D.C. summit discusses best practices for maternal health
D.C. Mayor Muriel Bowser held an inaugural summit on maternal and infant health Wednesday, marking almost a year since two maternity wards in the District’s poorest wards shut down amid increased attention on health disparities among pregnant women in the U.S., especially women of color.
The summit brought together nearly 1,000 people, including politicians, health providers and community workers to discuss best practices to improve health outcomes for women and children.
No specific action plans were put forward, with the mayor saying the summit was an opportunity to connect interested parties, improve communication about available services and identify areas of improvement.
“We don’t have all of the answers,” said Miss Bowser, who adopted a daughter earlier this year. “There’s a lot of things that are contributing to our less than optimal outcomes and we have to we can’t continue to only do the things we’ve done in the past.”
With a population of about 700,000, the District has eighth highest maternal death rate among the states, according to data from the Centers for Disease Control and Prevention compiled by the D.C. Department of Health.
The most recent CDC data show that 29.39 D.C. die of pregnancy-related causes per 100,000 live births, the city’s health department reports.
Nationally, black women die during pregnancy at a rate of 40 per 100,000 births, compared to white women (12.4) and other races (17.8), according to CDC data.
Maternal deaths in the District, including life-threatening complications, occur at much higher rates. Between 2012 and 2016, about 660 women needed a blood transfusion following labor and delivery in the city.
“I don’t think we can point to one thing, this is why African-American women are having the disparate experience than their white counterparts,” Miss Bowser said. “There are many reasons and why we’re here today is to figure out how we can mitigate access issues, education issues, quality issues and do everything that we can as a government to put women and their families in the best position possible before childbirth, during childbirth and after childbirth.”
Dr. LaQuandra Nesbitt, director of the D.C. Department of Health, said many D.C. women aren’t being seen by a doctor within the first three months of pregnancy.
“We need to be able to address that across the city in a more comprehensive effort and those are the things we need to discuss today,” Dr. Nesbitt said. “We need to reconvene after the summit on a more frequent and one on one basis with some of the partners that haven’t been as connected as we’d like them to be.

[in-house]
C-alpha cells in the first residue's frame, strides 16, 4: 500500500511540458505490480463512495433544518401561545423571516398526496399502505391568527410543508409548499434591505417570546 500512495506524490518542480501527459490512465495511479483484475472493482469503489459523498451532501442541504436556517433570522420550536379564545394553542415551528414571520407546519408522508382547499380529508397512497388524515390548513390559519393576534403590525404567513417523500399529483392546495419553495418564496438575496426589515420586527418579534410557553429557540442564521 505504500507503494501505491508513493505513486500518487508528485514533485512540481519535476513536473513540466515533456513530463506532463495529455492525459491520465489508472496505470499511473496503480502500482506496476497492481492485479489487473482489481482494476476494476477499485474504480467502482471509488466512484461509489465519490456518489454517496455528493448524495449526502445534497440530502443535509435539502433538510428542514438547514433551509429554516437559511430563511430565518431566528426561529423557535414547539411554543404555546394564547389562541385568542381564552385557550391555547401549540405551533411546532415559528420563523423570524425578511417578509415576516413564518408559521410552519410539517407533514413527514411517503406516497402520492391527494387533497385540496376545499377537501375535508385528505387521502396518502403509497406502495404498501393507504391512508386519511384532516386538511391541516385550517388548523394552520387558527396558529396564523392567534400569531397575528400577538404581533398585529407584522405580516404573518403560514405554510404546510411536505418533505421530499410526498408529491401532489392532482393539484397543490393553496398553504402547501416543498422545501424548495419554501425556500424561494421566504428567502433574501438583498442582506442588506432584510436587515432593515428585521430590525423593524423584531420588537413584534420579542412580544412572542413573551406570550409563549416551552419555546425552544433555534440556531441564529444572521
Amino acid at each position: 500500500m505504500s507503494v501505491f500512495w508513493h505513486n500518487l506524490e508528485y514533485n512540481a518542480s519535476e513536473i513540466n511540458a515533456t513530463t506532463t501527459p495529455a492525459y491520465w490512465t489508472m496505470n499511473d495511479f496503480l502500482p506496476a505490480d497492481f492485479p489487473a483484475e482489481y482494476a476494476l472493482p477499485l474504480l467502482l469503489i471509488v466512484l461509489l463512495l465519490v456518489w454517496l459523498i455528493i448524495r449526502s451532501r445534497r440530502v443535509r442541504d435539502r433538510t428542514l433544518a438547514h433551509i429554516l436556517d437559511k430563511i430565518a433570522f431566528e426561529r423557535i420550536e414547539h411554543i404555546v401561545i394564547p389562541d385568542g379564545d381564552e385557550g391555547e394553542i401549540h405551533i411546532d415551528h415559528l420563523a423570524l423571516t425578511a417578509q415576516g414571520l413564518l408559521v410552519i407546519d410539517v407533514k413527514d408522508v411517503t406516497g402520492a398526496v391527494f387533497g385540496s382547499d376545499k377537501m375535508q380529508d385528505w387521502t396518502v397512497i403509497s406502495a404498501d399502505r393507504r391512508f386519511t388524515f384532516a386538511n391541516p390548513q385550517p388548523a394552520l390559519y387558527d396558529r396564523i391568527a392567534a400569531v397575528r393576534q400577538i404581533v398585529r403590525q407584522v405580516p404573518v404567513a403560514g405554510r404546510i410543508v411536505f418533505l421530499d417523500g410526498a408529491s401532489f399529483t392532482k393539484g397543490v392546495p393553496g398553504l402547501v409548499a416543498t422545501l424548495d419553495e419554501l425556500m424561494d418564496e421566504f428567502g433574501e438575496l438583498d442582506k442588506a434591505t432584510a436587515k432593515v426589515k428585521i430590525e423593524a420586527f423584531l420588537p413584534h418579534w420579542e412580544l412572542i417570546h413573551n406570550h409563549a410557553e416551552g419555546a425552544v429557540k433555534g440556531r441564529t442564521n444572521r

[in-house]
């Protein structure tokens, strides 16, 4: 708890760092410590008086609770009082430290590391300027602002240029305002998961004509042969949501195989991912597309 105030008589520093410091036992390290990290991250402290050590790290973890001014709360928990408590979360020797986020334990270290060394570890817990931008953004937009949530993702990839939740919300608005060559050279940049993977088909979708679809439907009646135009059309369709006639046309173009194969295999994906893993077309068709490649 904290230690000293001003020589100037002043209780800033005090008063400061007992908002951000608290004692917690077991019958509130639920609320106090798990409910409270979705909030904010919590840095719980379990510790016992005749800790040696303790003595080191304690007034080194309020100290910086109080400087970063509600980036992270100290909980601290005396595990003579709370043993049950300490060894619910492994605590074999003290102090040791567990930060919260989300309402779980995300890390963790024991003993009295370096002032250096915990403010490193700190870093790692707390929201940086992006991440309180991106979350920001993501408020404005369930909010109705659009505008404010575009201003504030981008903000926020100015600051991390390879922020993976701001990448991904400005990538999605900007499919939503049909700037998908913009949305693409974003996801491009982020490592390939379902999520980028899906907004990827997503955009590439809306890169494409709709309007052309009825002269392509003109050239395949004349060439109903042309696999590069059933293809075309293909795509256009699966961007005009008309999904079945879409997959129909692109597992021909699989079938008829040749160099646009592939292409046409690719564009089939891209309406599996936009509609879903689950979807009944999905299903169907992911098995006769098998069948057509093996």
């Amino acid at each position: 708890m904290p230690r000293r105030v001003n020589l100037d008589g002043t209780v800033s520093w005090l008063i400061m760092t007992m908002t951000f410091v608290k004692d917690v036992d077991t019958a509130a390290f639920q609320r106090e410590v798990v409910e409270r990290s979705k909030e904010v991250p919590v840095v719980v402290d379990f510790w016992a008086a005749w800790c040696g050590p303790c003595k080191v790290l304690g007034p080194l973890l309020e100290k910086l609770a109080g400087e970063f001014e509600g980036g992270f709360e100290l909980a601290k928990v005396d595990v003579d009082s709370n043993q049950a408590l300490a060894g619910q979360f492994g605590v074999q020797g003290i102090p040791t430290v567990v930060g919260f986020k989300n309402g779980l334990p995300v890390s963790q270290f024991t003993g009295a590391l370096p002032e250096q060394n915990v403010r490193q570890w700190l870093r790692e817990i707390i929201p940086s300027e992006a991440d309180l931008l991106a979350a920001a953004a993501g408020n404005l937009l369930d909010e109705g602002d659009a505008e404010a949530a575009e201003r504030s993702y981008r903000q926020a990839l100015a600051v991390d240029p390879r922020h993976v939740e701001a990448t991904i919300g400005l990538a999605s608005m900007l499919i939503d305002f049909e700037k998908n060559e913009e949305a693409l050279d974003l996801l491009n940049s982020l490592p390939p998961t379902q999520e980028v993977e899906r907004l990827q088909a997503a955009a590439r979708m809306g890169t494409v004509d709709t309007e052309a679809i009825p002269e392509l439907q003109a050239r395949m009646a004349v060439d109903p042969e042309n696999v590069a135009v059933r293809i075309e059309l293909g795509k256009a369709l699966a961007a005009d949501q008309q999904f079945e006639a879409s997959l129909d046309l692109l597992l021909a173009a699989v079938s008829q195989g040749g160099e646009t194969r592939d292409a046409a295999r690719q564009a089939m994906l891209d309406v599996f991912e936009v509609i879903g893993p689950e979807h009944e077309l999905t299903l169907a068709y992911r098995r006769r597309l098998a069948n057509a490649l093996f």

Miss Bowser, health advocates and community workers have noted that communities in need have access to coverage about 97 percent of D.C. residents have health insurance but services available are poor quality and underutilized.
When Providence Hospital in Ward 7 shut its maternity in October, its 31-bed suite was being used at 30 percent capacity, WAMU reported at the time.
United Medical Center in Ward 8 closed its maternity ward in December after severe quality-control issues came to light and its board decided against investing in improvements, citing a lack of want from the community.
Aza Nedhari, executive director of Mamatoto Village, a comprehensive perinatal support service in Ward 7, said clients often tell her they encounter disrespectful health staff and racism at other medical facilities that influence where they seek care.
“So you can have, and women do, bypass the things that are in their communities to go, hopefully, where they can receive quality services,” she said. “And women shouldn’t have to be relegated to choose or be forced to choose a service that’s delivering poor quality of care.”
Miss Bowser recognized a need to increase the number of quality obstetrics and gynecologists across the city.
“Our challenge is to make sure we have more specialists serving all eight wards and that we have quality facilities,” she said. ” The bottom line is, people can go to the hospital or doctor that they want, our challenge is to make sure there are high quality options in every place.”